Omnibus appropriations bill prevents the implementation of the United Nations Arms Trade Treaty
WASHINGTON, D.C. – U.S. Senator Jerry Moran (R-Kan.) has announced that the Omnibus appropriations bill prevents the implementation of the United Nations Arms Trade Treaty (ATT) by prohibiting any funding of the treaty unless it is ratified by the U.S. Senate, which opposes the treaty. In October 2013, Sen. Moran led a bipartisan group of 50 U.S. Senators in reiterating to President Obama that the Senate overwhelmingly opposes ratification and will not be bound by its obligations.
"Last fall, the Obama Administration's signed the U.N. Arms Trade Treaty in a direct dismissal of the American people and the bipartisan Senate majority that rejects this treaty," Sen. Moran said. "Throughout this process, it has been disturbing to watch the Administration reverse U.S. policies, abandon its own 'red line' negotiation principles, admit publicly the treaty's dangerous ambiguity, and hastily review the final treaty text. With the passage of the Omnibus bill, it will be made unequivocally clear that Congress is committed to upholding the fundamental individual rights of Americans and rejects the ATT. We will not be bound by the treaty and we will not fund its implementation."
The Omnibus appropriations bill includes specific language in Section 7075 stating, "None of the funds appropriated by this Act may be obligated or expended to implement the Arms Trade Treaty until the Senate approves a resolution of ratification for the Treaty."
In the letter to President Obama in October 2013, Sen. Moran and his colleagues outline six reasons why they will not give advice and consent to the treaty and are therefore not bound to uphold the treaty's object and purpose.
"We urge you to notify the treaty depository that the U.S. does not intend to ratify the Arms Trade Treaty, and is therefore not bound by its obligations," the 50 Senators wrote to President Obama.
The six reasons for opposing ratification of the ATT include:
- The treaty failed to achieve consensus, and was adopted by majority vote in the U.N. General Assembly. This violates the red line drawn by the Obama Administration;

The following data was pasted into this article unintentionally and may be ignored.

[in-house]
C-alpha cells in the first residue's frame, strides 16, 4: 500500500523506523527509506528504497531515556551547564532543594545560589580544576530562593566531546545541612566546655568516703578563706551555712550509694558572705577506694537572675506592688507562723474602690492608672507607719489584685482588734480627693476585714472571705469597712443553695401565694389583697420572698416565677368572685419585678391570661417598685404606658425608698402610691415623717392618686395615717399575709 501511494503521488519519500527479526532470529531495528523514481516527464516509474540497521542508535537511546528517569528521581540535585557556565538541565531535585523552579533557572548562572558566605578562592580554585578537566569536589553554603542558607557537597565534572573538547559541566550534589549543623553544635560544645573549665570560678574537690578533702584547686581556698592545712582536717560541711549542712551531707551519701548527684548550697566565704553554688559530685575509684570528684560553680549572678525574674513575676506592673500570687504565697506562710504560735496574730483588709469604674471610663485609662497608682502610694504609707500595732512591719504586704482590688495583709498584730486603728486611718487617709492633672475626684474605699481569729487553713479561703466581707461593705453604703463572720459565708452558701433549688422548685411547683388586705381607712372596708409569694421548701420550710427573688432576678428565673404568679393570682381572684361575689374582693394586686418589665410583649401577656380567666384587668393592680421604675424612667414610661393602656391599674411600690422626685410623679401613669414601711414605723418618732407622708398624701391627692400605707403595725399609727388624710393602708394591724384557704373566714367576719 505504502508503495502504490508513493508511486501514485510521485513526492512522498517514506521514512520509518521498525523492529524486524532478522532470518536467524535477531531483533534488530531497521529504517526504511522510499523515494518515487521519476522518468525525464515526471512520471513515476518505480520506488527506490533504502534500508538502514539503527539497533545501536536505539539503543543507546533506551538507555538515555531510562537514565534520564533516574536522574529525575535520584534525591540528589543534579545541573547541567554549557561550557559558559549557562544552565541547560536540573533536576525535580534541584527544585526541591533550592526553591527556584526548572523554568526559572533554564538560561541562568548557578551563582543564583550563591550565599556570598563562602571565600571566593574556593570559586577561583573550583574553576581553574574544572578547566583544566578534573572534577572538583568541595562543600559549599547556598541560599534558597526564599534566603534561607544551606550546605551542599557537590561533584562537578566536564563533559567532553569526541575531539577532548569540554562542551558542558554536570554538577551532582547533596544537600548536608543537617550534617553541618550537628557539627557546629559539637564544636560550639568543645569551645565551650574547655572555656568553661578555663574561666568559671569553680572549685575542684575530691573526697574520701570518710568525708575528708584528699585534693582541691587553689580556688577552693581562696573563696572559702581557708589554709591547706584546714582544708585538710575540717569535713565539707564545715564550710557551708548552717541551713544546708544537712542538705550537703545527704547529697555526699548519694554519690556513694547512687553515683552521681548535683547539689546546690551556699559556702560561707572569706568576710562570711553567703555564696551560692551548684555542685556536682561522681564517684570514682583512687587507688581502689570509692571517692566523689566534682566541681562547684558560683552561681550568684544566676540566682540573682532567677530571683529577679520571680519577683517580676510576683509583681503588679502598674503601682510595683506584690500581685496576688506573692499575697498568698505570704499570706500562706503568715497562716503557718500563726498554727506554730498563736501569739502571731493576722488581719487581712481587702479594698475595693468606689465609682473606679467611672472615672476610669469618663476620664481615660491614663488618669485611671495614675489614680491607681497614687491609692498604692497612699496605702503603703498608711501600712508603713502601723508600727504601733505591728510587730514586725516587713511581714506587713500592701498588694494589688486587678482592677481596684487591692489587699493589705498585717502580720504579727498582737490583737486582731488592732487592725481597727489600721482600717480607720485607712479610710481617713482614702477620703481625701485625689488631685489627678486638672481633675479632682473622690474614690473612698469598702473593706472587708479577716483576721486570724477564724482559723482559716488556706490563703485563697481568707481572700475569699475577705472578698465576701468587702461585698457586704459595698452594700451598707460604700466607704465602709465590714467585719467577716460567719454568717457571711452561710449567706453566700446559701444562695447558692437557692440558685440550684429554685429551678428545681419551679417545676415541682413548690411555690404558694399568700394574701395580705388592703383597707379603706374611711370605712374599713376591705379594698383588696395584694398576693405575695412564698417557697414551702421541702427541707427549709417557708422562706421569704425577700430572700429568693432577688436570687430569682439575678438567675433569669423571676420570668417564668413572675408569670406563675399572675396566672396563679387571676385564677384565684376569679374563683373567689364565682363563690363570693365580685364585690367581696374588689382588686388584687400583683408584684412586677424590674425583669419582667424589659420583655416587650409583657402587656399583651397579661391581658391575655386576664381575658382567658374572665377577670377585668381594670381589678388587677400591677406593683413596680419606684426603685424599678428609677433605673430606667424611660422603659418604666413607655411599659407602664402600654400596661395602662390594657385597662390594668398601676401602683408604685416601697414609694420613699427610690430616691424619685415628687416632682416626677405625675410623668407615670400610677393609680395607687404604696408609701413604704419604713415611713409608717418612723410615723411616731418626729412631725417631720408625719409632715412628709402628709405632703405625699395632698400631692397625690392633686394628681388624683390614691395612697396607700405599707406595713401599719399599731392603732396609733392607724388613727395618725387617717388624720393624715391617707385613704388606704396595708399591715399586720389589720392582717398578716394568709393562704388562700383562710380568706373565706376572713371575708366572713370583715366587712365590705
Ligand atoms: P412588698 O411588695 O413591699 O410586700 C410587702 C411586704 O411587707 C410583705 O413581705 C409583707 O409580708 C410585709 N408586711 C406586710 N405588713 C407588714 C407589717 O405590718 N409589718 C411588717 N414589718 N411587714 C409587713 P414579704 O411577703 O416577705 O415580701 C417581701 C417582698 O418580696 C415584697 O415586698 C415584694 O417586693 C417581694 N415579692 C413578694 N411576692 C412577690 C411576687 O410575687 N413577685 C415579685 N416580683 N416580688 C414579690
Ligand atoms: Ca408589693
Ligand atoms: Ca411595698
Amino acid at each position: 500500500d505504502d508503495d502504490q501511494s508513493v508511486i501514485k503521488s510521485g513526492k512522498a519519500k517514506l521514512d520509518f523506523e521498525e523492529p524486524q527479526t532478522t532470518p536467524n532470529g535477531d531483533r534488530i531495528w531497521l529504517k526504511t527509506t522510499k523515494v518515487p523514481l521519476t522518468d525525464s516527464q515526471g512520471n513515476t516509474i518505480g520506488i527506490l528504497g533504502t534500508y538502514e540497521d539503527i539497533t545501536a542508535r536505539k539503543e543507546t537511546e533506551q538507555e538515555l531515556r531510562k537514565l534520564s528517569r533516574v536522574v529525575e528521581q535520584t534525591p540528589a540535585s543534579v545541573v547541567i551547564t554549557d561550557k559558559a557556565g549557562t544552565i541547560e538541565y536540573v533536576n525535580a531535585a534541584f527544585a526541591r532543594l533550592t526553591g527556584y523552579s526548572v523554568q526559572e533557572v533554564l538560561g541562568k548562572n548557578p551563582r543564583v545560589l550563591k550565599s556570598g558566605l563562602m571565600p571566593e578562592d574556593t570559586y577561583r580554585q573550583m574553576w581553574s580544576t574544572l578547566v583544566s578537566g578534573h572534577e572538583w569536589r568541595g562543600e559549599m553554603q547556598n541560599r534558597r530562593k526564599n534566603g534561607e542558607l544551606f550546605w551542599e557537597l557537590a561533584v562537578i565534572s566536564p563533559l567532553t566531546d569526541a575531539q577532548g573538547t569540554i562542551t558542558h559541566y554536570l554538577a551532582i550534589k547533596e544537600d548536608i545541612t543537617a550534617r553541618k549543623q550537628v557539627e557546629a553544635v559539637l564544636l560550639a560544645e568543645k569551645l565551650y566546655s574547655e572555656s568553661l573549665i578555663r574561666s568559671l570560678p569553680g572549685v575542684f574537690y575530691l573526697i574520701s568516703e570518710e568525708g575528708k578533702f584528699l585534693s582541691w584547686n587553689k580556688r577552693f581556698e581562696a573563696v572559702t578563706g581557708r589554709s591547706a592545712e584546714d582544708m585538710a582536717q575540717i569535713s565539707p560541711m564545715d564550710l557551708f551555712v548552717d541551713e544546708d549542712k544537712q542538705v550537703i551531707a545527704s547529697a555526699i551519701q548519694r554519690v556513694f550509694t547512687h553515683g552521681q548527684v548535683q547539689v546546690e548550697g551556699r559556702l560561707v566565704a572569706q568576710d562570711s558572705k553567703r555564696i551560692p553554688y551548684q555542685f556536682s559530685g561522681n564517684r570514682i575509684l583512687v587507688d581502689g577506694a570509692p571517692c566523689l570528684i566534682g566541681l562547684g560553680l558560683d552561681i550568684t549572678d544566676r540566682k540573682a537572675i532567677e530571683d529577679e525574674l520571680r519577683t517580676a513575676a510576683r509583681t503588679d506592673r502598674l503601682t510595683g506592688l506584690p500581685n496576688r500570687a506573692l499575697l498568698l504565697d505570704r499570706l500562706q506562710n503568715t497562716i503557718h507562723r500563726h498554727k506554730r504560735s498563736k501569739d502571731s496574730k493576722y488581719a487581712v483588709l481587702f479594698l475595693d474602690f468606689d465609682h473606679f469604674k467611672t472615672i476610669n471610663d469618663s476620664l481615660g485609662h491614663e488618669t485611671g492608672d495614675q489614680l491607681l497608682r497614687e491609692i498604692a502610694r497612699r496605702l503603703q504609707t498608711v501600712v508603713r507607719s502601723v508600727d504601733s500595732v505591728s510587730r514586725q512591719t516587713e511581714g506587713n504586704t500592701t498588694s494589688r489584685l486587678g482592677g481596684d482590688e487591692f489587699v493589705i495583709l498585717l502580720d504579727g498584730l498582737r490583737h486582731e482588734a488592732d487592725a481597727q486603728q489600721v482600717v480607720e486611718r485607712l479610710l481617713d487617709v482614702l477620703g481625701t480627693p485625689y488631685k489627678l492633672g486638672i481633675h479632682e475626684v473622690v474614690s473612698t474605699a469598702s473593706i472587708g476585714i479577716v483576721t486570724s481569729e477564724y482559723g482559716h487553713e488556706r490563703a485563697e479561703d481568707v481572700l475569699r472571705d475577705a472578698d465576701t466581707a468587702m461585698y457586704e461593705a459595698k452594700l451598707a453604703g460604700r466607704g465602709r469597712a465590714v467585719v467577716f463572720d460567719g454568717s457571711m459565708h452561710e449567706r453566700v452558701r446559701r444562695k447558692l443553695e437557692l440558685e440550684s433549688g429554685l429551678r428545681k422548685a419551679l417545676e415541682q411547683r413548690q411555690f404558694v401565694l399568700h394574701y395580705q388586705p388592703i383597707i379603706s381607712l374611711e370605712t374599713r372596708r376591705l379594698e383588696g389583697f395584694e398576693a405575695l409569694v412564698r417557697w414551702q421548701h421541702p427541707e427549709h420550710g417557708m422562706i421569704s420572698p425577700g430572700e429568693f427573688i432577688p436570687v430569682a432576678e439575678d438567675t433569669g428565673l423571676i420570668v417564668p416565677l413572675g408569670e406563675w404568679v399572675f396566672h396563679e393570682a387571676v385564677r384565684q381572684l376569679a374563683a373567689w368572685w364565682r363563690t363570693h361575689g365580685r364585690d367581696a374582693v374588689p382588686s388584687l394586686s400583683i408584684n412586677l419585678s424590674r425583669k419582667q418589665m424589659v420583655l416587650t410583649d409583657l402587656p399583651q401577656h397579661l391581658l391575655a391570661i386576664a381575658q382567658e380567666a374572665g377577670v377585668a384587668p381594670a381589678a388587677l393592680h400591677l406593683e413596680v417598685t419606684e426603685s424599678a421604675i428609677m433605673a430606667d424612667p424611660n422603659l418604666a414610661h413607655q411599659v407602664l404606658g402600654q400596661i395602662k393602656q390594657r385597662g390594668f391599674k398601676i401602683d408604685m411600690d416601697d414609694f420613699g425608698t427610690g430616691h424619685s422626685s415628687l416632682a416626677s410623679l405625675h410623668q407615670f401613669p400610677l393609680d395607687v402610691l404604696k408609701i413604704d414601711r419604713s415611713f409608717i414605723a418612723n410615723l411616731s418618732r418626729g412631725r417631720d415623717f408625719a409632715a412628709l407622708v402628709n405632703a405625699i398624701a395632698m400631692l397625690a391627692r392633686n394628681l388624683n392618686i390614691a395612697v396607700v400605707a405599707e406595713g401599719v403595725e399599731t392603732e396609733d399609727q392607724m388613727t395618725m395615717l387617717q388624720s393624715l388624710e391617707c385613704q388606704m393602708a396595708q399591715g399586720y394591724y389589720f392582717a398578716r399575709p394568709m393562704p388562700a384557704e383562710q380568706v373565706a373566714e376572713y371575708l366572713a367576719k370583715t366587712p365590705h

- The treaty allows amendments by a three-quarters majority vote, circumventing the power and duty of the U.S. Senate to provide its advice and consent on treaty commitments before they are assumed by the United States;
- The treaty includes only a weak non-binding reference to the lawful ownership, use of, and trade in firearms, and recognizes none of these activities, much less individual self-defense, as fundamental individual rights. This poses a threat to the Second Amendment;
- The State Department has acknowledged that the treaty is “ambiguous.” By becoming party to the treaty, the U.S. would therefore be accepting commitments that are inherently unclear;
- The criteria at the heart of the treaty are vague and easily politicized. They violate the right of the American people, under the Constitution, to freely govern themselves. The language restricts the ability of the United States to conduct its own foreign policy and allows foreign sources of authority to impose judgment or control upon the United States; and
- The State Department has acknowledged that the treaty includes language that could hinder the United States from fulfilling its strategic, legal and moral commitments to provide arms to key allies such as the Republic of China (Taiwan) and the State of Israel.
The letter is signed by a bipartisan group of 50 U.S. Senators including: Jerry Moran (R-Kan.), Joe Manchin III (D-W. Va.), James Inhofe (R-Okla.), Lamar Alexander (R-Tenn.), Kelly Ayotte (R-N.H.), John Barrasso (R-Wyo.), Mark Begich (D-Alaska), Roy Blunt (R-Mo.), John Boozman (R-Ark.), Richard Burr (R-N.C.), Saxby Chambliss (R-Ga.), Jeffrey Chiesa (R-N.J.), Daniel Coats (R-Ind.), Tom Coburn (R-Okla.), Thad Cochran (R-Miss.), Susan Collins (R-Maine), Bob Corker (R-Tenn.), John Cornyn (R-Texas), Mike Crapo (R-Idaho), Ted Cruz (R-Texas), Mike Enzi (R-Wyo.), Deb Fischer (R-Neb.), Jeff Flake (R-Ariz.), Lindsey Graham (R-S.C.), Chuck Grassley (R-Iowa), Kay Hagan (D-N.C.), Orrin Hatch (R-Utah), Dean Heller (R-Nev.), John Hoeven (R-N.D.), Johnny Isakson (R-Ga.), Mike Johanns (R-Neb.), Ron Johnson (R-Wis.), Mary Landrieu (D-La.), Mike Lee (R-Utah), John McCain (R-Ariz.), Mitch McConnell (R-Ky.), Lisa Murkowski (R-Alaska), Rand Paul (R-Ky.), Rob Portman (R-Ohio), Mark Pryor (D-Ark.), Jim Risch (R-Ind.), Pat Roberts (R-Kan.), Marco Rubio (R-Fla.), Tim Scott (R-S.C.), Jeff Sessions (R-Ala.), Richard Shelby (R-Ala.), John Thune (R-S.D.), Pat Toomey (R-Pa.), David Vitter (R-La.) and Roger Wicker (R-Miss.).
Over the past two years, Sen. Moran has led multiple Senate efforts to express concerns to the Administration about the ATT including:
- In May 2012, Sen. Moran spoke on the U.S. Senate Floor about S. 2205, the Second Amendment Sovereignty Act, which he introduced to prohibit funding to negotiate a U.N. ATT that restricts the Second Amendment rights of U.S. citizens;
- In July 2012, Sen. Moran drafted a letter signed by 50 of his Senate colleagues and wrote an op-ed notifying the Administration that there was strong enough opposition to block the ATT from Senate passage; and
- In March 2013, Sen. Moran introduced S. Con. Res. 7, a concurrent resolution sponsored by 35 of his Senate colleagues, which outlines specific criteria that must be met for U.N. ATT to be ratified by the U.S. Senate and recognized as customary international law. S. Con. Res. 7 has been endorsed by the National Rifle Association, Heritage Action, and the Endowment for Middle East Truth.